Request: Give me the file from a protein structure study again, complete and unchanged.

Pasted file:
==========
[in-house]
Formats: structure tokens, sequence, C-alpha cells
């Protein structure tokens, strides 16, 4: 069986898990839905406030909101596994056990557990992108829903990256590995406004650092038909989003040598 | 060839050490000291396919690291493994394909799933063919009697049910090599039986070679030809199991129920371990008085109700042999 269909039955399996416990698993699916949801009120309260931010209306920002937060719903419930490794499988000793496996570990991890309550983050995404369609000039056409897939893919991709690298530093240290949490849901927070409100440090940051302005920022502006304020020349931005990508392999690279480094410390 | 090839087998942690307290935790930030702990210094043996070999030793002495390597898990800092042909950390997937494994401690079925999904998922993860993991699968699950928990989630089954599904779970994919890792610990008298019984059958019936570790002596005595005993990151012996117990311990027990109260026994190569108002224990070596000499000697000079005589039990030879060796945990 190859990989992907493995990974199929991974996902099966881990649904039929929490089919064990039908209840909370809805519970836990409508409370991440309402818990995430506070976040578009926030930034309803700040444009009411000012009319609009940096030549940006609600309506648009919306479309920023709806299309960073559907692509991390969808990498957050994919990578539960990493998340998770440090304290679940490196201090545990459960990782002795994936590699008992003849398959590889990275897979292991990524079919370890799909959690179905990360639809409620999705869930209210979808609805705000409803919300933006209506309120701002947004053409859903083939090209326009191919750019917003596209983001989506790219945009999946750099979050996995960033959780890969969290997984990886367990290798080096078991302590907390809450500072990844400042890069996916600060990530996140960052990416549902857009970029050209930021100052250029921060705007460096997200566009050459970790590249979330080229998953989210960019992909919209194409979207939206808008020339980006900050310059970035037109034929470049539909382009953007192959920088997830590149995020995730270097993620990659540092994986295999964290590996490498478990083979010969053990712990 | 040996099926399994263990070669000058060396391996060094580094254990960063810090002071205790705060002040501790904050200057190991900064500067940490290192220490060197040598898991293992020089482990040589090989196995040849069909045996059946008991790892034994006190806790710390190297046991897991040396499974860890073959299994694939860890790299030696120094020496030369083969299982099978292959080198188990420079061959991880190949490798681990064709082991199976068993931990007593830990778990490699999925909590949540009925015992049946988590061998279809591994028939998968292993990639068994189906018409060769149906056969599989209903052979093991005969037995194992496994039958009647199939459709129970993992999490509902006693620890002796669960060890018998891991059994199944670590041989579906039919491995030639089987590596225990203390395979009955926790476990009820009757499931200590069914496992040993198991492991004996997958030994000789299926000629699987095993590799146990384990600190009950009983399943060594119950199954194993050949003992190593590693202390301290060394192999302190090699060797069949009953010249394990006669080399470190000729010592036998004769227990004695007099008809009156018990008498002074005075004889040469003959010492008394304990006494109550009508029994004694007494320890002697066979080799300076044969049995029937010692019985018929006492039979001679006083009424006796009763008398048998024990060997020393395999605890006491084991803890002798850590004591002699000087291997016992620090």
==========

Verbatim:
[in-house]
Formats: structure tokens, sequence, C-alpha cells
């Protein structure tokens, strides 16, 4: 069986898990839905406030909101596994056990557990992108829903990256590995406004650092038909989003040598 | 060839050490000291396919690291493994394909799933063919009697049910090599039986070679030809199991129920371990008085109700042999 269909039955399996416990698993699916949801009120309260931010209306920002937060719903419930490794499988000793496996570990991890309550983050995404369609000039056409897939893919991709690298530093240290949490849901927070409100440090940051302005920022502006304020020349931005990508392999690279480094410390 | 090839087998942690307290935790930030702990210094043996070999030793002495390597898990800092042909950390997937494994401690079925999904998922993860993991699968699950928990989630089954599904779970994919890792610990008298019984059958019936570790002596005595005993990151012996117990311990027990109260026994190569108002224990070596000499000697000079005589039990030879060796945990 190859990989992907493995990974199929991974996902099966881990649904039929929490089919064990039908209840909370809805519970836990409508409370991440309402818990995430506070976040578009926030930034309803700040444009009411000012009319609009940096030549940006609600309506648009919306479309920023709806299309960073559907692509991390969808990498957050994919990578539960990493998340998770440090304290679940490196201090545990459960990782002795994936590699008992003849398959590889990275897979292991990524079919370890799909959690179905990360639809409620999705869930209210979808609805705000409803919300933006209506309120701002947004053409859903083939090209326009191919750019917003596209983001989506790219945009999946750099979050996995960033959780890969969290997984990886367990290798080096078991302590907390809450500072990844400042890069996916600060990530996140960052990416549902857009970029050209930021100052250029921060705007460096997200566009050459970790590249979330080229998953989210960019992909919209194409979207939206808008020339980006900050310059970035037109034929470049539909382009953007192959920088997830590149995020995730270097993620990659540092994986295999964290590996490498478990083979010969053990712990 | 040996099926399994263990070669000058060396391996060094580094254990960063810090002071205790705060002040501790904050200057190991900064500067940490290192220490060197040598898991293992020089482990040589090989196995040849069909045996059946008991790892034994006190806790710390190297046991897991040396499974860890073959299994694939860890790299030696120094020496030369083969299982099978292959080198188990420079061959991880190949490798681990064709082991199976068993931990007593830990778990490699999925909590949540009925015992049946988590061998279809591994028939998968292993990639068994189906018409060769149906056969599989209903052979093991005969037995194992496994039958009647199939459709129970993992999490509902006693620890002796669960060890018998891991059994199944670590041989579906039919491995030639089987590596225990203390395979009955926790476990009820009757499931200590069914496992040993198991492991004996997958030994000789299926000629699987095993590799146990384990600190009950009983399943060594119950199954194993050949003992190593590693202390301290060394192999302190090699060797069949009953010249394990006669080399470190000729010592036998004769227990004695007099008809009156018990008498002074005075004889040469003959010492008394304990006494109550009508029994004694007494320890002697066979080799300076044969049995029937010692019985018929006492039979001679006083009424006796009763008398048998024990060997020393395999605890006491084991803890002798850590004591002699000087291997016992620090």